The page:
Happy New Year, Happy Birthday

By Vic Zast

At midnight on the last day of the year, as the moon lays a blanket of light on the pastures and the wind stirs the needles on the pines that line their edges, nothing seems different than the night before or the day after. Yet, the horses will celebrate a birthday. 

The January 1 birthday is a custom, used by the registry to categorize the species simply. The event slips away undetected. In a quiet room where records are kept and matters like this may mean something, someone takes notice. But the horses don't. They sleep standing, bobbing gently when the burden of their weight on a leg makes the other leg numb.

Stars splatter the sky above. The night is unremarkable, otherwise.

Acknowledging a faint faraway sound, a mare paws the sodden Earth. She is heavy through the middle like an old man laying face down in a hammock. She shakes the dusting off her swaybacked spine with a tremble and lets out with a snort. Her eyes shut, her head dipped, the jagged movement in her back is subtle. 

Nature marks the seasons by the forming of ice on the streams and the flight of geese and a new circle in the trunk of a sycamore. Homo sapiens, the ingenious species, create history, define goals and make resolutions. 

As proof of this, the farm's owners are engaged in revelries.  Homes across the region are aglow. Strands of Auld Lang Syne can be heard, champagne's poured and there's kissing when the hands of the clock point to twelve. People are unique in maintaining a record of their lives. The past, present and the future merely happen for other life forms.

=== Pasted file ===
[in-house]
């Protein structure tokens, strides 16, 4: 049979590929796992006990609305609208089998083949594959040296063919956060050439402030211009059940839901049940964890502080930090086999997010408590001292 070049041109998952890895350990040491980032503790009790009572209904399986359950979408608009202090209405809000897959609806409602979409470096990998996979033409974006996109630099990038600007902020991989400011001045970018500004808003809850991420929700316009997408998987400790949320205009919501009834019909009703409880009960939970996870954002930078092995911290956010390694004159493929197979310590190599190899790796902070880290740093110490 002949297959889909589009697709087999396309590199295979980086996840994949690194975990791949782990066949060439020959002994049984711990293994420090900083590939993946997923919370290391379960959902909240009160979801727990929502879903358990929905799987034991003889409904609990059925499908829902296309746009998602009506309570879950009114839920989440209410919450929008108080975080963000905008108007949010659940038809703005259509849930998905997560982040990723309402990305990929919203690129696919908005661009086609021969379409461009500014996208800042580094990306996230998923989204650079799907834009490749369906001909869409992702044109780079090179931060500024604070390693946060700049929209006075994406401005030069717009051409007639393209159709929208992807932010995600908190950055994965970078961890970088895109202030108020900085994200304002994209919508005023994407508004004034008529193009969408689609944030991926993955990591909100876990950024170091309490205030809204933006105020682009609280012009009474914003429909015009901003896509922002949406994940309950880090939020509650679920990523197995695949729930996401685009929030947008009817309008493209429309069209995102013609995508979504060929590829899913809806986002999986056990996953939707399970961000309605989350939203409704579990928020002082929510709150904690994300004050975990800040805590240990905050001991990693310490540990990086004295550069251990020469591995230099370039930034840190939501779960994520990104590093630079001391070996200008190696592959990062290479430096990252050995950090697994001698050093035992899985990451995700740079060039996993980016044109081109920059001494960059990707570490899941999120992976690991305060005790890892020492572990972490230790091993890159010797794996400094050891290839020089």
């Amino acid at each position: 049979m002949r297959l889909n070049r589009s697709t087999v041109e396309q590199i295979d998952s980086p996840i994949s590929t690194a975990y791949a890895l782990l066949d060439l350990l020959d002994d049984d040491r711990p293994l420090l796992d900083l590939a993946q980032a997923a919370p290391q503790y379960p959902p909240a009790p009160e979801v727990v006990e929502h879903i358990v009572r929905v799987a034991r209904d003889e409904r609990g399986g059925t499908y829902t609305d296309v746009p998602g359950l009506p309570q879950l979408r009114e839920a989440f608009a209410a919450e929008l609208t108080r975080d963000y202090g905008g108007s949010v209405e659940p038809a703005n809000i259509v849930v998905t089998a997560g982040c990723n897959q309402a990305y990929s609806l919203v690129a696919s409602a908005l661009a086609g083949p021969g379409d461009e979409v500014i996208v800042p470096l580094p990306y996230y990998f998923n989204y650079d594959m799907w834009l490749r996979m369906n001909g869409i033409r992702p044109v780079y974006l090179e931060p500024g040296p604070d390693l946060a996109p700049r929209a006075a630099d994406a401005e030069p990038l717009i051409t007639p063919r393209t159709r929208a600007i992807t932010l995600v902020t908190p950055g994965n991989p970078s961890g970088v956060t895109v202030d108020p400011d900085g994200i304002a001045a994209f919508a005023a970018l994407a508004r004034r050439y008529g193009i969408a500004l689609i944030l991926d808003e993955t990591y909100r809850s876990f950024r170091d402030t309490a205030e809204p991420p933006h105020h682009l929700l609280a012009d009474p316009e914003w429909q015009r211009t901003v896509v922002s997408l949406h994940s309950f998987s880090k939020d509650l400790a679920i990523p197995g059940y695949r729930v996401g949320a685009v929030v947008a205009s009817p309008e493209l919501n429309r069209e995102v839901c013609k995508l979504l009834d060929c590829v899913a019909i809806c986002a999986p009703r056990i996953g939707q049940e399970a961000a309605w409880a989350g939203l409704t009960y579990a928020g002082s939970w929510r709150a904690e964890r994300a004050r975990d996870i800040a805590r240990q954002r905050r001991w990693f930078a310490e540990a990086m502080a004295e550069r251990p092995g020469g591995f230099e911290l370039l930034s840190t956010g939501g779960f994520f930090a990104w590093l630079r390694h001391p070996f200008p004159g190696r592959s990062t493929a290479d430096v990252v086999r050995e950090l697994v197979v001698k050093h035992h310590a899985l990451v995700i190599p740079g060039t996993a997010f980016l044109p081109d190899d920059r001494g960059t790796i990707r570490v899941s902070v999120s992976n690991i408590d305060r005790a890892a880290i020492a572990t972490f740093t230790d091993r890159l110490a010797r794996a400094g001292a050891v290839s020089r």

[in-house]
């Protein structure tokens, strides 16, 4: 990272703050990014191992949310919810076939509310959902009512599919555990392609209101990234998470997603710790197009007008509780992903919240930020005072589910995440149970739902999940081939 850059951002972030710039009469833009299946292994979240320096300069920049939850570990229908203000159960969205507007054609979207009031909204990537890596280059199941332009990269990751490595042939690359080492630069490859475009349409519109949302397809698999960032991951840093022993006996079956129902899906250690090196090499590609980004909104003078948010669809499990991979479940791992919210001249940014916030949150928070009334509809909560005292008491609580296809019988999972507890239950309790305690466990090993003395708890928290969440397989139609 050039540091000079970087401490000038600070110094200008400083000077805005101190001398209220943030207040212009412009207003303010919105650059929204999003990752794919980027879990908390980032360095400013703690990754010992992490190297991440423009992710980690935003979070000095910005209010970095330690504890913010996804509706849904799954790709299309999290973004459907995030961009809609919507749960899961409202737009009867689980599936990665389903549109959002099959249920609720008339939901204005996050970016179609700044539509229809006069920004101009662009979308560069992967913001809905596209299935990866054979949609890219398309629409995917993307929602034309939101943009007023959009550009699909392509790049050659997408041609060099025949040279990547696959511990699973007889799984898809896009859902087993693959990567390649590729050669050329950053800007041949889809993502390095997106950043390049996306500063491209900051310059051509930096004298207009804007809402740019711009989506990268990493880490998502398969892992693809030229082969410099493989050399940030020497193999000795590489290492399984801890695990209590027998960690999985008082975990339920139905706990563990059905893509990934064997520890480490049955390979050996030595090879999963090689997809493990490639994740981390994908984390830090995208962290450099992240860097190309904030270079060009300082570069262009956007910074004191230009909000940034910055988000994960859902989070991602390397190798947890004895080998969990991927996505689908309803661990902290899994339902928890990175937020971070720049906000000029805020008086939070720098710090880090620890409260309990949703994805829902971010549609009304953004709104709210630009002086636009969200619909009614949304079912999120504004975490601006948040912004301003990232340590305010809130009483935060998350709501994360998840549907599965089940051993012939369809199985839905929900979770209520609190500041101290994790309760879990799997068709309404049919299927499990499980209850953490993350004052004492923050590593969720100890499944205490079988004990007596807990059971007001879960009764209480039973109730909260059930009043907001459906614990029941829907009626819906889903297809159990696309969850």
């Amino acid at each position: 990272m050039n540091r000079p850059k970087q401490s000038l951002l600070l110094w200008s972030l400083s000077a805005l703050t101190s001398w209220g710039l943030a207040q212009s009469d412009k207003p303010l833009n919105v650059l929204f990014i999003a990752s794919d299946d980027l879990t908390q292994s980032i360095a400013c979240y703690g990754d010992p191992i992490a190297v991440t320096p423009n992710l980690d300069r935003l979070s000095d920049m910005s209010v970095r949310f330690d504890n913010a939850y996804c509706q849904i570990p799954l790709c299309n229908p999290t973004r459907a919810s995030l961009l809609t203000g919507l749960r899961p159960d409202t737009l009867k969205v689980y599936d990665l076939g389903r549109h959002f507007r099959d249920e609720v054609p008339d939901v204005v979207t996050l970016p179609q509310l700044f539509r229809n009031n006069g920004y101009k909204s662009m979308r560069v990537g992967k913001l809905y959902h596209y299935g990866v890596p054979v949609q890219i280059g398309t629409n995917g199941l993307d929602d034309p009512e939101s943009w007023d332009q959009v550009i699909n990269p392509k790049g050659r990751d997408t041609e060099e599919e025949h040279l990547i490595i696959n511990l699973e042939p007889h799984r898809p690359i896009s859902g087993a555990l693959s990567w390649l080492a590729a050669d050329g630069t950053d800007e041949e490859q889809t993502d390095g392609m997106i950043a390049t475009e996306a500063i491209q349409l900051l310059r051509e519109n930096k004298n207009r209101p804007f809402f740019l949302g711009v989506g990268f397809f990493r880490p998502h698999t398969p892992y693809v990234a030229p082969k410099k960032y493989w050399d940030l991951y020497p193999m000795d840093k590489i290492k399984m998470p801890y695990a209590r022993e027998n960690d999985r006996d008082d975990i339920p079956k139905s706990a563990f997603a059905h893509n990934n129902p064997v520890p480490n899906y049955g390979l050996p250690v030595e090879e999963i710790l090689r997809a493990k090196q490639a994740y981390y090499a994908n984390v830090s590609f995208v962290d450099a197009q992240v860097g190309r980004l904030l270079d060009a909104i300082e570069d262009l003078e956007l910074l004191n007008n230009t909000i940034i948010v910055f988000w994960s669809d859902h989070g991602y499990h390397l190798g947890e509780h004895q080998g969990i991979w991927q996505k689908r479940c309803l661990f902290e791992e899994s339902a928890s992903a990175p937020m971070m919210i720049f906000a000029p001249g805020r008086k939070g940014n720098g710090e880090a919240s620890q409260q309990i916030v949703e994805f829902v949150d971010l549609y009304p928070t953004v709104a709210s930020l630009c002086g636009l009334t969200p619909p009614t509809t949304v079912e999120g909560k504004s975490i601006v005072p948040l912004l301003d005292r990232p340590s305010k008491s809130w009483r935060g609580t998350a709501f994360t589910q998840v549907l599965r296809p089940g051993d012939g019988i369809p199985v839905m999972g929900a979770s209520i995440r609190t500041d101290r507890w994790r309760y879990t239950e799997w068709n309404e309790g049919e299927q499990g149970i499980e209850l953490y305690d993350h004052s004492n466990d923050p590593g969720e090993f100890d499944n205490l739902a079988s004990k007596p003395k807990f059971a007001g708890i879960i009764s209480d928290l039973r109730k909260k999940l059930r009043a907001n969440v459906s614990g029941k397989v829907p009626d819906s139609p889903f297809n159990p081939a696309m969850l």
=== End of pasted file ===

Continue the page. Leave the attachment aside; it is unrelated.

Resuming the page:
Animals comply with the natural order. Possessed with uncanny awareness, horses behave at the command of their instincts. Their sense of place and role is a result of a genetic disposition. Which of the many shall lead the pack through a figure eight in the paddock?  Which will enter a gate first when they're brought home from the elements?

Remarkably, within the fenced borders, myriad issues that escape the human experience are being sorted out. The equine universe is holistic. Hierarchy and purpose are the dictates of DNA, not the adherence to convention. There's a place for even the least of the beasts.

Why anyone allows cruelty in this kingdom is a mystery? Yet, men with a worldly motive have shown to be uncommonly heartless. Everything in nature deserves to be watched over. Rescue, sanctuary and euthanasia are choices.

When a living thing appears at the end of its happiness, humans who do less than they can to preserve its dignity face the sad fate of becoming diminished. The life of a creature exists at their biding. Horses ask little in return for their beauty, their loyalty and service. A person enters into a compact with a force beyond comprehension whenever a horse is bred, born and raised. At the very least, the manner with which people dispose of animals who suffer is a reflection of how they themselves wish to be treated.

There are men who can see invisible things, it is said. This night, on the occasion of collective accounting, a man of unusual insight approaches the arena.  He breaks the peace of the falling snow. The pointed flakes, each in their own composition, descend on the oil-treated shoulders of his Barbour. He is a shaman, whose mystical powers enable him to operate in nature's realm. 

Quietly standing in the circle of the herd, this man understands that his thoughts lack in consequence. But he's unable to escape them.  And he listens, and hears nothing. And the horses show no signs of wariness. Their acceptance of fate proceeds without complication, as if nothing in the past or the future, regardless of its influence, will intrude upon the stillness. 

Vic Zast is a Thoroughbred breeder and owner and writes the Saratoga Diary for bloodhorse.com. His first book, "The History and Art of 25 Travers," was named one of the Top 10 Books of 2008.

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